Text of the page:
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Adenovirus - Symptoms

Adenoviruses are common and typically cause mild cold or flu-like symptoms. Adenoviruses can cause illness in people of all ages any time of year. People with weakened immune systems or existing respiratory or cardiac disease are at higher risk of developing severe illness from adenovirus. Adenoviruses can cause a wide range of signs and symptoms, such as:

  • Common cold or flu-like symptoms
  • Fever
  • Sore throat
  • Acute bronchitis (inflammation of the airways of the lungs, sometimes called a "chest cold")
  • Pneumonia (infection of the lungs)
  • Pink eye (conjunctivitis)
  • Acute gastroenteritis (inflammation of the stomach or intestines causing diarrhea, vomiting, nausea, and stomach pain)
  • Less common symptoms include: bladder inflammation or infection neurologic disease (conditions that affect the brain and spinal cord)
How it spreads

Adenoviruses are usually spread from an infected person to others through:

Close personal contact, such as: touching or shaking hands. The air, by coughing and sneezing. touching an object or surface with adenoviruses on it, and then touching your mouth, nose, or eyes before washing your hands. Through an infected person’s stool (e.g., during diaper changing). Through the water, such as swimming pools, but this is less common.

How long a person can spread the virus

Sometimes the virus can be shed (released from the body) for a long time after a person recovers from an adenovirus infection, especially among people who have weakened immune systems. This “virus shedding” usually occurs without any symptoms, even though the person can still spread adenovirus to other people.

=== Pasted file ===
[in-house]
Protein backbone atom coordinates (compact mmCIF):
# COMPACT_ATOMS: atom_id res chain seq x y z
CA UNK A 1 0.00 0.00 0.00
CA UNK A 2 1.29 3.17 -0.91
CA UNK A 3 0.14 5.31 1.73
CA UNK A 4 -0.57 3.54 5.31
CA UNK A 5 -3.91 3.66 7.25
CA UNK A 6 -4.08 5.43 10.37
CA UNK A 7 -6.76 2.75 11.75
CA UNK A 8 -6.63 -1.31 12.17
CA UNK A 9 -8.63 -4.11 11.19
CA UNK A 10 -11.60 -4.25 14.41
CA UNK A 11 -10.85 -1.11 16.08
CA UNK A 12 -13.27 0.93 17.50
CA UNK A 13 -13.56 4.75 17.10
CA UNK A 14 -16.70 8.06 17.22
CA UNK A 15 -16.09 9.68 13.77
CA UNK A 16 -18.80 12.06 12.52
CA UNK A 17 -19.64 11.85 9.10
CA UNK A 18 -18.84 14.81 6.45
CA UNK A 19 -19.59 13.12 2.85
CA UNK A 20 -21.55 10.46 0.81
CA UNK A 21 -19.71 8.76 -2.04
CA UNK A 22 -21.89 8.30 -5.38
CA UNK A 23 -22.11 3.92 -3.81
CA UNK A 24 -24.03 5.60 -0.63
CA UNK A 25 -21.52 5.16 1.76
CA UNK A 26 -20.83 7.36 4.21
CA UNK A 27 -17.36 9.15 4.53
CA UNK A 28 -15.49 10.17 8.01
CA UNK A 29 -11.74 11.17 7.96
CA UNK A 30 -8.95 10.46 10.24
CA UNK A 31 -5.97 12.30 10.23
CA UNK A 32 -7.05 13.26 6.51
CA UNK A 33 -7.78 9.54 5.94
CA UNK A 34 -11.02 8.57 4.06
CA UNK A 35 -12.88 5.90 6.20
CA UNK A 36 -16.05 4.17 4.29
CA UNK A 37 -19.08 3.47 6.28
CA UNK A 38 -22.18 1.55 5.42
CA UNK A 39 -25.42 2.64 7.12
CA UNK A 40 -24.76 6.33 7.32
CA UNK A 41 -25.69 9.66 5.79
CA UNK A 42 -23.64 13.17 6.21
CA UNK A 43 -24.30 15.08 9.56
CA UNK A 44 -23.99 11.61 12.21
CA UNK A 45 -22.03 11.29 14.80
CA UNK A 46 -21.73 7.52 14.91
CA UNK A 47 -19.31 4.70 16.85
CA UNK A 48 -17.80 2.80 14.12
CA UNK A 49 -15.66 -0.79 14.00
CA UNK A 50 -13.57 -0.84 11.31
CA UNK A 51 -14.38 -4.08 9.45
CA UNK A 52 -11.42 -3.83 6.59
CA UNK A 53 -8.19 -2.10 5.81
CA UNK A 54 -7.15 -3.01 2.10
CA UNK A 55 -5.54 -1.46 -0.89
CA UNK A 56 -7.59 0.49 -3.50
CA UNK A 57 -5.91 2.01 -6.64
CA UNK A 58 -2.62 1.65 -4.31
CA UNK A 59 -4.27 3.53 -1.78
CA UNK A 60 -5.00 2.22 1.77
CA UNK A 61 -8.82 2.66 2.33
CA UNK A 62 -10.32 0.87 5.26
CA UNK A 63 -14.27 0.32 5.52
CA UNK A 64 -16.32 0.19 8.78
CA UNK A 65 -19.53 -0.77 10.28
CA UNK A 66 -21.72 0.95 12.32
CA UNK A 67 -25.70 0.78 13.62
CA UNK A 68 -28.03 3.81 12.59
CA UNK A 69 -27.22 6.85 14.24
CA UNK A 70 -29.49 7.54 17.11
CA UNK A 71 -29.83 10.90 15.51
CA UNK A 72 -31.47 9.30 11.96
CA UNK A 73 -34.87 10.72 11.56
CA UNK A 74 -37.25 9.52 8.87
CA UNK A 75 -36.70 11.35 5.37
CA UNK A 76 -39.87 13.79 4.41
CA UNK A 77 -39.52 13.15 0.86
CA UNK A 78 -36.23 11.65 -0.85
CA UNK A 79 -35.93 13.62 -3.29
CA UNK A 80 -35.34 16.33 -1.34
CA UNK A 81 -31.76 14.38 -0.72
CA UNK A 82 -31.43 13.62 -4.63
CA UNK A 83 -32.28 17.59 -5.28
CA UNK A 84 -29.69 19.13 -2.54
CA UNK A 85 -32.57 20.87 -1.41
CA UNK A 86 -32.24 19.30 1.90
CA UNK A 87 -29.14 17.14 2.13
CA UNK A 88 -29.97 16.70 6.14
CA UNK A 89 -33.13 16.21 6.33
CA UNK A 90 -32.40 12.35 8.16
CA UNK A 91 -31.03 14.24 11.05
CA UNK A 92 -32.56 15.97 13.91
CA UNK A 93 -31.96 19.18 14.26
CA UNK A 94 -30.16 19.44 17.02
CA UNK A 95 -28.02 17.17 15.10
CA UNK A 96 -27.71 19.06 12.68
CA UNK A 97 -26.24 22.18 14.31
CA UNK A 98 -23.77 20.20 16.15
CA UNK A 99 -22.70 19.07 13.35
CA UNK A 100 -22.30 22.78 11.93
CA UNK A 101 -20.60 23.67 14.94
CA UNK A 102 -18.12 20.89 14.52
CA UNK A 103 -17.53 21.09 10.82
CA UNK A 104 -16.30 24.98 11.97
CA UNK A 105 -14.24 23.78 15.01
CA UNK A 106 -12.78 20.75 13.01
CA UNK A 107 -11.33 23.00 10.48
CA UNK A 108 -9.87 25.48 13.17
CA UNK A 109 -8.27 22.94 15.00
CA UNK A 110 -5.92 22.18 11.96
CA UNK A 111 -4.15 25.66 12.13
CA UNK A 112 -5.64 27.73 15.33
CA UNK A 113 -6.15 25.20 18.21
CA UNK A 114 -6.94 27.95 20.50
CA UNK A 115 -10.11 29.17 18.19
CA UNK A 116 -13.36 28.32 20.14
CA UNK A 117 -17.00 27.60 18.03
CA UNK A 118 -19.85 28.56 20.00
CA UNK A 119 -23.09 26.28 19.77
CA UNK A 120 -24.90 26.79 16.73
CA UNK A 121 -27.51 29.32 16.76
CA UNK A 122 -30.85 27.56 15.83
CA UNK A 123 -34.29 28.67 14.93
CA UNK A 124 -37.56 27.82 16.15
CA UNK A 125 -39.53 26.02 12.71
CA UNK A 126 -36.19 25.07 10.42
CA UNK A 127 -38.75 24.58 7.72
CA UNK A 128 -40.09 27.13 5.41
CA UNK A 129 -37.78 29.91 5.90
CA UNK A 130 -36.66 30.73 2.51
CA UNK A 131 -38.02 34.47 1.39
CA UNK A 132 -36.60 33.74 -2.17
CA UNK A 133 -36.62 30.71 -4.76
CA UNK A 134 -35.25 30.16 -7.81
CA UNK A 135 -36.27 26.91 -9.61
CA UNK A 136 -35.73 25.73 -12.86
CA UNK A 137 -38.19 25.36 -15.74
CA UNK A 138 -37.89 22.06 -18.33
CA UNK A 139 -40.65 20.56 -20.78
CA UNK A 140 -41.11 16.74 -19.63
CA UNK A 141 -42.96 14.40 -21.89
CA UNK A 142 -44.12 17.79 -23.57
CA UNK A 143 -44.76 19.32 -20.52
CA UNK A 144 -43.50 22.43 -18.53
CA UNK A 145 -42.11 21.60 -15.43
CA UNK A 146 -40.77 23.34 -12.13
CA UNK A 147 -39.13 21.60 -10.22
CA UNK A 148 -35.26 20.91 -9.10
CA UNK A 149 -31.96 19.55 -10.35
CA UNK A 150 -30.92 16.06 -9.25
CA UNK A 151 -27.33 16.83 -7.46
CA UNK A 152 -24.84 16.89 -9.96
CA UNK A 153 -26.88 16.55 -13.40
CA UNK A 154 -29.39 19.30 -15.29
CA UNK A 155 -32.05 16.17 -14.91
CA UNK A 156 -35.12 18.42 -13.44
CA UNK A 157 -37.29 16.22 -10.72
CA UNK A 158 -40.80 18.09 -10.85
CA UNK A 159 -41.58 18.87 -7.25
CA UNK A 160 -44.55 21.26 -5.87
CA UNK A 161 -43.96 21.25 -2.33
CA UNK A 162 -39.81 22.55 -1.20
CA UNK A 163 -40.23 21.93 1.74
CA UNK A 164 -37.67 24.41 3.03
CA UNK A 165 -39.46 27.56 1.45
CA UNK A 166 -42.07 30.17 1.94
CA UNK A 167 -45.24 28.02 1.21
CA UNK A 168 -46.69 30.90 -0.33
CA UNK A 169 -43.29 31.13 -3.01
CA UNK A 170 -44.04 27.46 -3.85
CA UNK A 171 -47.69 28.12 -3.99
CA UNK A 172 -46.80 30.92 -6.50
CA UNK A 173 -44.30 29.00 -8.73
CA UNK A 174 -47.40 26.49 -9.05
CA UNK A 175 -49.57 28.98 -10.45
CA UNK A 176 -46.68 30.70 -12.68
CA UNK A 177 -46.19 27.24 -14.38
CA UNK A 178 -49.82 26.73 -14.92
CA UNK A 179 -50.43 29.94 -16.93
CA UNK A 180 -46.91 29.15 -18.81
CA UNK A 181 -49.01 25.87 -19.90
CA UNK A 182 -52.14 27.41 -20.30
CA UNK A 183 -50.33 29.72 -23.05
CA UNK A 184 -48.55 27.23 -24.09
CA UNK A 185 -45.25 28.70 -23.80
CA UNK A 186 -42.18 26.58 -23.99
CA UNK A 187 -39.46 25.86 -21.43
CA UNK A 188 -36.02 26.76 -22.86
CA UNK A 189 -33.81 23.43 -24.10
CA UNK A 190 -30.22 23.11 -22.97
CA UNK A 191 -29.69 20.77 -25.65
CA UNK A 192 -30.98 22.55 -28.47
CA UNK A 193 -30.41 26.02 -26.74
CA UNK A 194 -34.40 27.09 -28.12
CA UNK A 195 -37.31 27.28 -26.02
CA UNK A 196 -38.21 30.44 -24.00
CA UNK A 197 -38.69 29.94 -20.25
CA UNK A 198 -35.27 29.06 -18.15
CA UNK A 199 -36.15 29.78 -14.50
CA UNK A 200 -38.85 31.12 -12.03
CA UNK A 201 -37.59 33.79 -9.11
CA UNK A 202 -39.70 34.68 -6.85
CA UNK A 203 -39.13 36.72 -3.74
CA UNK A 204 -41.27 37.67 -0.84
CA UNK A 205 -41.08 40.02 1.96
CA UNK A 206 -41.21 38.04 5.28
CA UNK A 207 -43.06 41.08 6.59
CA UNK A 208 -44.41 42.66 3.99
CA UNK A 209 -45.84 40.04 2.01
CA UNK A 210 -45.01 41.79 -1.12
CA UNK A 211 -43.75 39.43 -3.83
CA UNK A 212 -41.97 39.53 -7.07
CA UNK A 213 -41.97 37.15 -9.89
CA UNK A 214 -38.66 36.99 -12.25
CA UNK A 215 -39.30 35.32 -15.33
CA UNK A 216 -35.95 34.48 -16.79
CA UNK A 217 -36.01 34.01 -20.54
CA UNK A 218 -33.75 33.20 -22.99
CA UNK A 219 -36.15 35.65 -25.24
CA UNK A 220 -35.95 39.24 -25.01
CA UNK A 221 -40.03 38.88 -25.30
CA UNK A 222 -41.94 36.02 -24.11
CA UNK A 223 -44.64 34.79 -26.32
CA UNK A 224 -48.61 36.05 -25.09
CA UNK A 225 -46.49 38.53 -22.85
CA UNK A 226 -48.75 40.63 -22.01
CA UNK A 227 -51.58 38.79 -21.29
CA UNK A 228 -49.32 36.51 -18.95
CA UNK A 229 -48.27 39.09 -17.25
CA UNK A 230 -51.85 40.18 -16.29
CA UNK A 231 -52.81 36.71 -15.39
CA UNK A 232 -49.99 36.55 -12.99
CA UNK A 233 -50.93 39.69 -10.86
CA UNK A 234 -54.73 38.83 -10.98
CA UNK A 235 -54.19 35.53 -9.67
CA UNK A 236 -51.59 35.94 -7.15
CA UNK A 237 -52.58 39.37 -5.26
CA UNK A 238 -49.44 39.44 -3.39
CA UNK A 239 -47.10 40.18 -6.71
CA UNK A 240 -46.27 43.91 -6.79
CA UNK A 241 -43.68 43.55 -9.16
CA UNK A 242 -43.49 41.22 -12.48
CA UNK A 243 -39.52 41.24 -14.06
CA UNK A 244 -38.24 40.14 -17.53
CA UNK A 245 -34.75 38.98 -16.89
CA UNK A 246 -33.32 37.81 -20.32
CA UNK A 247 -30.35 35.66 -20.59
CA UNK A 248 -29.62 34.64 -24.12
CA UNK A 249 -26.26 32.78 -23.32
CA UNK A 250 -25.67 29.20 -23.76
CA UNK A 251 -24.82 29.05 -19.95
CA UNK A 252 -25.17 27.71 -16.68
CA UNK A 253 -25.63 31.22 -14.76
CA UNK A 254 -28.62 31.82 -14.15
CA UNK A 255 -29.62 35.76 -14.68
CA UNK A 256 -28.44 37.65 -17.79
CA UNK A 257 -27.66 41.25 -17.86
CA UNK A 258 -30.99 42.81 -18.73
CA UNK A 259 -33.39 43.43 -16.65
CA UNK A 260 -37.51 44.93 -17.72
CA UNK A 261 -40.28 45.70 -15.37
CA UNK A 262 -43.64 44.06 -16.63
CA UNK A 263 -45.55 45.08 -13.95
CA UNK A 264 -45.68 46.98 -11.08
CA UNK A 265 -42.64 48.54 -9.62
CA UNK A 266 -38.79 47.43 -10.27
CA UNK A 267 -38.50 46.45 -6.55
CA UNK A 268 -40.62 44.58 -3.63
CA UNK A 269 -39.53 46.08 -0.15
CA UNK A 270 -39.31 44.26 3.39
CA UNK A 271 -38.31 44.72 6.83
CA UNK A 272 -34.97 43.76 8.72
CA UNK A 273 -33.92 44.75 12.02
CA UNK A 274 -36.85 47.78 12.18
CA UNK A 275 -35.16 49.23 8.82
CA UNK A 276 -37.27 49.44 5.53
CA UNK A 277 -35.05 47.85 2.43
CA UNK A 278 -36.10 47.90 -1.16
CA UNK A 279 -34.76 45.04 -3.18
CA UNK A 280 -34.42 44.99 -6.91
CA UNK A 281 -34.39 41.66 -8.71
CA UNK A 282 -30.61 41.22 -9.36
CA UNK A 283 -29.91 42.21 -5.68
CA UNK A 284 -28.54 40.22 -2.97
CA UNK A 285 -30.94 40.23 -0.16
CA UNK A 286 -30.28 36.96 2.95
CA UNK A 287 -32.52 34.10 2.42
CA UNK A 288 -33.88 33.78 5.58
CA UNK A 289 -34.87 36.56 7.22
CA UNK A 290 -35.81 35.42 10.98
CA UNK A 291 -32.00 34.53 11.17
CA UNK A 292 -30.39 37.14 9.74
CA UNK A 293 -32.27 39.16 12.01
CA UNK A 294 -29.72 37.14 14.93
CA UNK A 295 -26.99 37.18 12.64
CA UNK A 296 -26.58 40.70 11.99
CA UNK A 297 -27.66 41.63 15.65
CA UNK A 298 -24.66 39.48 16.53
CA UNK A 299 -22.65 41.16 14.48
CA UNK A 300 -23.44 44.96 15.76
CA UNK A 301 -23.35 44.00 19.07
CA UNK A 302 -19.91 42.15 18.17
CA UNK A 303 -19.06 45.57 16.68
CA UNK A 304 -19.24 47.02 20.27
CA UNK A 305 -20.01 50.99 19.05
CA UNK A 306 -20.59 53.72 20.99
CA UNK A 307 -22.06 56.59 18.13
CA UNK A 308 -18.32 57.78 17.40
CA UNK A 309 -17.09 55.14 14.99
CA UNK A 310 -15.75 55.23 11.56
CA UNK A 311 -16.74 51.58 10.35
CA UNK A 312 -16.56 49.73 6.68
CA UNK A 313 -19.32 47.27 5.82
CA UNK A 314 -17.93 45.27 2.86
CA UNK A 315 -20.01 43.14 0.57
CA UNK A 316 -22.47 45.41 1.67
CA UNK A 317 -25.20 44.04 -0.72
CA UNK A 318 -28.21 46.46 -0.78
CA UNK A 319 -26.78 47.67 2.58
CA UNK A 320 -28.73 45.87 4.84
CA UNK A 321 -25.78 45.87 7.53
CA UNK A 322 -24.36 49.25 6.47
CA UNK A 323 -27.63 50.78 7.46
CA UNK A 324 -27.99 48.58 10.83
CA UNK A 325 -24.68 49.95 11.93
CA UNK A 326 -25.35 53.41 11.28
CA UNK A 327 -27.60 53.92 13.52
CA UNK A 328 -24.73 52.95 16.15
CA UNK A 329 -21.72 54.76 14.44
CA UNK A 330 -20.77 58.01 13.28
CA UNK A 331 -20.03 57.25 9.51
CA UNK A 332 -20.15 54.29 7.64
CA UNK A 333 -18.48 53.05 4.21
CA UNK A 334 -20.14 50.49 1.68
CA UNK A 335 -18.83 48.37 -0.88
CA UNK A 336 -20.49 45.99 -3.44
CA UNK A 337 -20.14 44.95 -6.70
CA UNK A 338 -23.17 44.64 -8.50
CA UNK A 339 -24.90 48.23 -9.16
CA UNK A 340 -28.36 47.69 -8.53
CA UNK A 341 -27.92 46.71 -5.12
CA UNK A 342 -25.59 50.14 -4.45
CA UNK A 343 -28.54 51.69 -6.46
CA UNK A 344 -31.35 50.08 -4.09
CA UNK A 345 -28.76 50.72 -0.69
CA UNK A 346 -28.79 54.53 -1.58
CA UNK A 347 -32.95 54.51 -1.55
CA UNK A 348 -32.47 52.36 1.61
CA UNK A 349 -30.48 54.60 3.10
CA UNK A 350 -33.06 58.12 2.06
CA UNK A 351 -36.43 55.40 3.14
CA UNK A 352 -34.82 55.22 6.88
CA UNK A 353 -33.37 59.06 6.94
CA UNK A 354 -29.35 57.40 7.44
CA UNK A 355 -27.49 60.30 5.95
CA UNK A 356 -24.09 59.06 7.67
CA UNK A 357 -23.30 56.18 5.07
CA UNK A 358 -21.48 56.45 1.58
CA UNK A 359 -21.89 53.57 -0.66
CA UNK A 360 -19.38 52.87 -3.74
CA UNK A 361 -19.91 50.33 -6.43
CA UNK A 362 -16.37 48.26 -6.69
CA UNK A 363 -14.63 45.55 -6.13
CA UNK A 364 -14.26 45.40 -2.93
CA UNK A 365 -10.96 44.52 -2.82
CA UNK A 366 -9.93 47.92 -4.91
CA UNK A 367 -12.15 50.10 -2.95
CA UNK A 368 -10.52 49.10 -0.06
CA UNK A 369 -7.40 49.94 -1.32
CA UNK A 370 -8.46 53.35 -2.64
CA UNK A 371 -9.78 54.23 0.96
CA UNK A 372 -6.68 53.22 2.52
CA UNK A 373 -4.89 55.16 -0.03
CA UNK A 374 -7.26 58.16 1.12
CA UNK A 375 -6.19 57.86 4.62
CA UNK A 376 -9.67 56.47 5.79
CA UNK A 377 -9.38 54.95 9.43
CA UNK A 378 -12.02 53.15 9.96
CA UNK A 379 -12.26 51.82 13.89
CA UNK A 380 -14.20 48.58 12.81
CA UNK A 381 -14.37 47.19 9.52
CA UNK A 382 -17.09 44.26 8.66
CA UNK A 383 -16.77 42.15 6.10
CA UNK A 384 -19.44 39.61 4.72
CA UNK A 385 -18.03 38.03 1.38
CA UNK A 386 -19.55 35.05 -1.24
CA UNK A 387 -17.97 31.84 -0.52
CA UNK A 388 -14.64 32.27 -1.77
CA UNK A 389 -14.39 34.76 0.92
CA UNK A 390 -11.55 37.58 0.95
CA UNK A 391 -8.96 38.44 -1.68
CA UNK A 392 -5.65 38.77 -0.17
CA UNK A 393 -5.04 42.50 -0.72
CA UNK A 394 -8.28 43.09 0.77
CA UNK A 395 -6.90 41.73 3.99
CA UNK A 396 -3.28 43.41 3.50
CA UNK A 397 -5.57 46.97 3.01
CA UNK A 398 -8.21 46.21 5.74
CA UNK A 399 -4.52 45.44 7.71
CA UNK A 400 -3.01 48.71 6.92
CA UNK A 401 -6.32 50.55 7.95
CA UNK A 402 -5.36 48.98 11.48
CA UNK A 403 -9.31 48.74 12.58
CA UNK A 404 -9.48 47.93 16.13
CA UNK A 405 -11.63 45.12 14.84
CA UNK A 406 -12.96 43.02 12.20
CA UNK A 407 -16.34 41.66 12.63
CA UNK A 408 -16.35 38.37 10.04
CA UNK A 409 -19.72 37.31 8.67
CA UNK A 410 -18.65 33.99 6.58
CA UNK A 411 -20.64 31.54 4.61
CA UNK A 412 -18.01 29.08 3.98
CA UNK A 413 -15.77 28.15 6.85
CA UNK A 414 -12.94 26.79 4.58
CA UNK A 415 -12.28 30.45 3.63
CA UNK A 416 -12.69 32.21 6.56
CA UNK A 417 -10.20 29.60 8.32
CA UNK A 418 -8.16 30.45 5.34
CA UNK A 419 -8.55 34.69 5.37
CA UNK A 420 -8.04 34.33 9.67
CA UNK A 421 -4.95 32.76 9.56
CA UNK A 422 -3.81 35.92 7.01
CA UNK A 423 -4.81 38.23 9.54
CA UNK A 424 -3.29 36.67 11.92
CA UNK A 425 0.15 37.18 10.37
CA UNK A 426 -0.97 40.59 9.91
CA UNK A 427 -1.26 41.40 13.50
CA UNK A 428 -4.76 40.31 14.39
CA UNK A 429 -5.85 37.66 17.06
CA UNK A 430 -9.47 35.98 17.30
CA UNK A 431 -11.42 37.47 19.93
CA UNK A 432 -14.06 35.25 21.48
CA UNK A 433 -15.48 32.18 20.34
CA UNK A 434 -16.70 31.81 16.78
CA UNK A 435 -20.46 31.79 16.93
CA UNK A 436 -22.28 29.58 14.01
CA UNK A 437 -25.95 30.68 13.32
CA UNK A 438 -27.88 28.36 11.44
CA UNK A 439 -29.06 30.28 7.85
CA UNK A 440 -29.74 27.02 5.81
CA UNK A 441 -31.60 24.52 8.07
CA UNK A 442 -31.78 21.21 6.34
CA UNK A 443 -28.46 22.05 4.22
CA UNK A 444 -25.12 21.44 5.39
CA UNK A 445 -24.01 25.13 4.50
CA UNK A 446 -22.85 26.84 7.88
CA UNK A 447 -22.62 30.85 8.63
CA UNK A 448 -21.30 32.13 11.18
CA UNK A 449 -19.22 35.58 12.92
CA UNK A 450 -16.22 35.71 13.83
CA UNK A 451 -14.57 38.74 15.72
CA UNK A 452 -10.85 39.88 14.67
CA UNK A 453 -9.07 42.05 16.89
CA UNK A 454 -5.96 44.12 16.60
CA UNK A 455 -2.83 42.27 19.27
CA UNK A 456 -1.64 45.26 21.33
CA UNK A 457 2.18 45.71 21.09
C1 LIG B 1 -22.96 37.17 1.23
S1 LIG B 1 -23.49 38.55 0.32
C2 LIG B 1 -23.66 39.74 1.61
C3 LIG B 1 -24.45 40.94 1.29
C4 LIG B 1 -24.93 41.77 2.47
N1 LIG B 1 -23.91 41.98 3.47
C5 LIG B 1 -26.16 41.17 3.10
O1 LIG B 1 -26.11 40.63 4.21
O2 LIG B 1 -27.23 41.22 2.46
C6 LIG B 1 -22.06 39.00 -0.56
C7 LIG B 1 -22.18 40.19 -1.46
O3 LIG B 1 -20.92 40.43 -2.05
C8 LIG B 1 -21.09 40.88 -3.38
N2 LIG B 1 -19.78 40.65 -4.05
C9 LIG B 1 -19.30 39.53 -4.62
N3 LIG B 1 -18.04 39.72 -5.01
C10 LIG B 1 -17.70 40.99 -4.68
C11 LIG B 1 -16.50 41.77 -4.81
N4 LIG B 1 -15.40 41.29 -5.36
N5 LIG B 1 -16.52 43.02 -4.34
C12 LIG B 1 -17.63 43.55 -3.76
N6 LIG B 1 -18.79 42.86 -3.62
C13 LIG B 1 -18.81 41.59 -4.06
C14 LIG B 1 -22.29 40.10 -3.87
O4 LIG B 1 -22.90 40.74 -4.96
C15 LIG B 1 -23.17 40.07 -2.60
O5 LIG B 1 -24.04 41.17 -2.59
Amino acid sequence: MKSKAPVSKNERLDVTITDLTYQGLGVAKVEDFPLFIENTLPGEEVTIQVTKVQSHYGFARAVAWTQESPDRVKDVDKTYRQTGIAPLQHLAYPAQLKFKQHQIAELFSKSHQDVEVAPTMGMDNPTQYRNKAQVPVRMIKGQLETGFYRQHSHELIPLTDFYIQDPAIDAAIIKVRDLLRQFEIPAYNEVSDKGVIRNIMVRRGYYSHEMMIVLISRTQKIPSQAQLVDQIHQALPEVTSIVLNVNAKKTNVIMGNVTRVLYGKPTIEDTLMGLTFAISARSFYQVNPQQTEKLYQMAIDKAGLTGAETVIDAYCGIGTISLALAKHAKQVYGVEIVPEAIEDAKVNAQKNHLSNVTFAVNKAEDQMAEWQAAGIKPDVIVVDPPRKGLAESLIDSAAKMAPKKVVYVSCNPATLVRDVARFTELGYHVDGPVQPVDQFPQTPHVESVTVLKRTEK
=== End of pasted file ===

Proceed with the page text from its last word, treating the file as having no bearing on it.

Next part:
Follow simple steps to protect yourself and others CDC recommends important steps you can take to reduce your risk of getting or spreading a range of common respiratory viruses, including adenovirus. Practice good hygiene (practices that improve cleanliness): Take steps for cleaner air. When you may have a respiratory virus take steps to prevent spread. Frequent handwashing is especially important in childcare settings and healthcare facilities. Maintain proper chlorine levels to prevent outbreaks‎ It is important to keep adequate levels of chlorine in swimming pools to prevent outbreaks of conjunctivitis caused by adenoviruses. CDC’s Healthy Swimming website provides more information on how to maintain healthy and safe swimming environments. Keep Reading: Respiratory Virus Guidance.


There are no approved antiviral medicines and no specific treatment for people with adenovirus infection. Most adenovirus infections are mild and may be managed with rest and over-the-counter pain medicines or fever reducers to help relieve symptoms. Always read the label and use medications as directed. If you have concerns, you should speak with your healthcare provider.